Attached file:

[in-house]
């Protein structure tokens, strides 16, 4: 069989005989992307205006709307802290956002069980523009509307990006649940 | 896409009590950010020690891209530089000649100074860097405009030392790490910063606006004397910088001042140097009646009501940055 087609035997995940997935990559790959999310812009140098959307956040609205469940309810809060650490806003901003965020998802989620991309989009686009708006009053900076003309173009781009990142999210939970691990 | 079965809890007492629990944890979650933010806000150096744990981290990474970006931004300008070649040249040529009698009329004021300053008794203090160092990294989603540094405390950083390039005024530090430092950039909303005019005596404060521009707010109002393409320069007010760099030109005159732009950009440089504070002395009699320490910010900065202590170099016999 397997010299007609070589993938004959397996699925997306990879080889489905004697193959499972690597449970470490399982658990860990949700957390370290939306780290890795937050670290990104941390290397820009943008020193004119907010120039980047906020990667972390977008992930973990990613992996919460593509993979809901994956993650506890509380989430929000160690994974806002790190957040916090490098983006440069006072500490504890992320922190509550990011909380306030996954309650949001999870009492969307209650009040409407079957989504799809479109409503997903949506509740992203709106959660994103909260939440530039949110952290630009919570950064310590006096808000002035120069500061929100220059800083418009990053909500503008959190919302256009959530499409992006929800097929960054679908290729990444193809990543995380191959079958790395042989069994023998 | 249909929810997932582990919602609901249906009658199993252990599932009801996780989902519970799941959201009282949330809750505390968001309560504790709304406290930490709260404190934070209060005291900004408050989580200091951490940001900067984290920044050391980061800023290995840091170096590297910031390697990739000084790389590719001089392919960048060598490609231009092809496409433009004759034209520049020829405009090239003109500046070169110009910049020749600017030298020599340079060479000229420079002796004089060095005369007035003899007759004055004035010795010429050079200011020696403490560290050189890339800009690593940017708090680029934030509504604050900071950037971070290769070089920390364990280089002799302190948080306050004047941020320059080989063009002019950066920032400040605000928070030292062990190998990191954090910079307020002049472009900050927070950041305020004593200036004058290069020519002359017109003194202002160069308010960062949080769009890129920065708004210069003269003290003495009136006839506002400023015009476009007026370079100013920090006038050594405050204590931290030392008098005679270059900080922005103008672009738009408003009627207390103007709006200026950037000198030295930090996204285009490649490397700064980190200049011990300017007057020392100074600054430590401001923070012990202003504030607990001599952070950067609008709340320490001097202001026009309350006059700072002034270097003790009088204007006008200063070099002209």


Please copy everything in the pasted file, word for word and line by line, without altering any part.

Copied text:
[in-house]
């Protein structure tokens, strides 16, 4: 069989005989992307205006709307802290956002069980523009509307990006649940 | 896409009590950010020690891209530089000649100074860097405009030392790490910063606006004397910088001042140097009646009501940055 087609035997995940997935990559790959999310812009140098959307956040609205469940309810809060650490806003901003965020998802989620991309989009686009708006009053900076003309173009781009990142999210939970691990 | 079965809890007492629990944890979650933010806000150096744990981290990474970006931004300008070649040249040529009698009329004021300053008794203090160092990294989603540094405390950083390039005024530090430092950039909303005019005596404060521009707010109002393409320069007010760099030109005159732009950009440089504070002395009699320490910010900065202590170099016999 397997010299007609070589993938004959397996699925997306990879080889489905004697193959499972690597449970470490399982658990860990949700957390370290939306780290890795937050670290990104941390290397820009943008020193004119907010120039980047906020990667972390977008992930973990990613992996919460593509993979809901994956993650506890509380989430929000160690994974806002790190957040916090490098983006440069006072500490504890992320922190509550990011909380306030996954309650949001999870009492969307209650009040409407079957989504799809479109409503997903949506509740992203709106959660994103909260939440530039949110952290630009919570950064310590006096808000002035120069500061929100220059800083418009990053909500503008959190919302256009959530499409992006929800097929960054679908290729990444193809990543995380191959079958790395042989069994023998 | 249909929810997932582990919602609901249906009658199993252990599932009801996780989902519970799941959201009282949330809750505390968001309560504790709304406290930490709260404190934070209060005291900004408050989580200091951490940001900067984290920044050391980061800023290995840091170096590297910031390697990739000084790389590719001089392919960048060598490609231009092809496409433009004759034209520049020829405009090239003109500046070169110009910049020749600017030298020599340079060479000229420079002796004089060095005369007035003899007759004055004035010795010429050079200011020696403490560290050189890339800009690593940017708090680029934030509504604050900071950037971070290769070089920390364990280089002799302190948080306050004047941020320059080989063009002019950066920032400040605000928070030292062990190998990191954090910079307020002049472009900050927070950041305020004593200036004058290069020519002359017109003194202002160069308010960062949080769009890129920065708004210069003269003290003495009136006839506002400023015009476009007026370079100013920090006038050594405050204590931290030392008098005679270059900080922005103008672009738009408003009627207390103007709006200026950037000198030295930090996204285009490649490397700064980190200049011990300017007057020392100074600054430590401001923070012990202003504030607990001599952070950067609008709340320490001097202001026009309350006059700072002034270097003790009088204007006008200063070099002209």